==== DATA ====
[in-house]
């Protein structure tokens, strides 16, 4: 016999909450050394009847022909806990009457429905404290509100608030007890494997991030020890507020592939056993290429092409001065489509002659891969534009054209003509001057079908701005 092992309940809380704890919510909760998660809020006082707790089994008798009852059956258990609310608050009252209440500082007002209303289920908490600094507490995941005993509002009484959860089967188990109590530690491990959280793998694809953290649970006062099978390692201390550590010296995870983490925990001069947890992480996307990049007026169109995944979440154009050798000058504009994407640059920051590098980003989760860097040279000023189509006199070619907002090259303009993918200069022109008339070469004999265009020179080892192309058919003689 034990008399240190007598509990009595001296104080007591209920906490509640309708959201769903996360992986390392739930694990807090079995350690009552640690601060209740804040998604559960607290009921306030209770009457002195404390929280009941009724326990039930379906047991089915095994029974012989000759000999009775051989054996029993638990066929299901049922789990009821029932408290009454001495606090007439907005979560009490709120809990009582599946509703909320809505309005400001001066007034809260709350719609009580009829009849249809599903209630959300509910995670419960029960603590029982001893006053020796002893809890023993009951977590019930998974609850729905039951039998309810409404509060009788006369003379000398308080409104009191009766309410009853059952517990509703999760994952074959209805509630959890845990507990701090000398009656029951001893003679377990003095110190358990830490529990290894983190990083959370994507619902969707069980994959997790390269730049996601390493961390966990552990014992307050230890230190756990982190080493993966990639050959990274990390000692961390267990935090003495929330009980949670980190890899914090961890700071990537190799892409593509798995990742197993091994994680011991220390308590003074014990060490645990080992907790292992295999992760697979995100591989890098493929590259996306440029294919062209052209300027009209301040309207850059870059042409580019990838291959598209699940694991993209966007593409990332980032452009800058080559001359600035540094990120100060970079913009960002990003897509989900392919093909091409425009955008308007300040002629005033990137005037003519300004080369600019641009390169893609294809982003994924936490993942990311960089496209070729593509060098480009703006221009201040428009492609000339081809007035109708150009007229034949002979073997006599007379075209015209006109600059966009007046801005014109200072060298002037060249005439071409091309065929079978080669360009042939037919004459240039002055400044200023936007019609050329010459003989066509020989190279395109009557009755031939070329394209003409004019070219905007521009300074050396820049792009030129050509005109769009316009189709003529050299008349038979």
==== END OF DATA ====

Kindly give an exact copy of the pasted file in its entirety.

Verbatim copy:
[in-house]
């Protein structure tokens, strides 16, 4: 016999909450050394009847022909806990009457429905404290509100608030007890494997991030020890507020592939056993290429092409001065489509002659891969534009054209003509001057079908701005 092992309940809380704890919510909760998660809020006082707790089994008798009852059956258990609310608050009252209440500082007002209303289920908490600094507490995941005993509002009484959860089967188990109590530690491990959280793998694809953290649970006062099978390692201390550590010296995870983490925990001069947890992480996307990049007026169109995944979440154009050798000058504009994407640059920051590098980003989760860097040279000023189509006199070619907002090259303009993918200069022109008339070469004999265009020179080892192309058919003689 034990008399240190007598509990009595001296104080007591209920906490509640309708959201769903996360992986390392739930694990807090079995350690009552640690601060209740804040998604559960607290009921306030209770009457002195404390929280009941009724326990039930379906047991089915095994029974012989000759000999009775051989054996029993638990066929299901049922789990009821029932408290009454001495606090007439907005979560009490709120809990009582599946509703909320809505309005400001001066007034809260709350719609009580009829009849249809599903209630959300509910995670419960029960603590029982001893006053020796002893809890023993009951977590019930998974609850729905039951039998309810409404509060009788006369003379000398308080409104009191009766309410009853059952517990509703999760994952074959209805509630959890845990507990701090000398009656029951001893003679377990003095110190358990830490529990290894983190990083959370994507619902969707069980994959997790390269730049996601390493961390966990552990014992307050230890230190756990982190080493993966990639050959990274990390000692961390267990935090003495929330009980949670980190890899914090961890700071990537190799892409593509798995990742197993091994994680011991220390308590003074014990060490645990080992907790292992295999992760697979995100591989890098493929590259996306440029294919062209052209300027009209301040309207850059870059042409580019990838291959598209699940694991993209966007593409990332980032452009800058080559001359600035540094990120100060970079913009960002990003897509989900392919093909091409425009955008308007300040002629005033990137005037003519300004080369600019641009390169893609294809982003994924936490993942990311960089496209070729593509060098480009703006221009201040428009492609000339081809007035109708150009007229034949002979073997006599007379075209015209006109600059966009007046801005014109200072060298002037060249005439071409091309065929079978080669360009042939037919004459240039002055400044200023936007019609050329010459003989066509020989190279395109009557009755031939070329394209003409004019070219905007521009300074050396820049792009030129050509005109769009316009189709003529050299008349038979």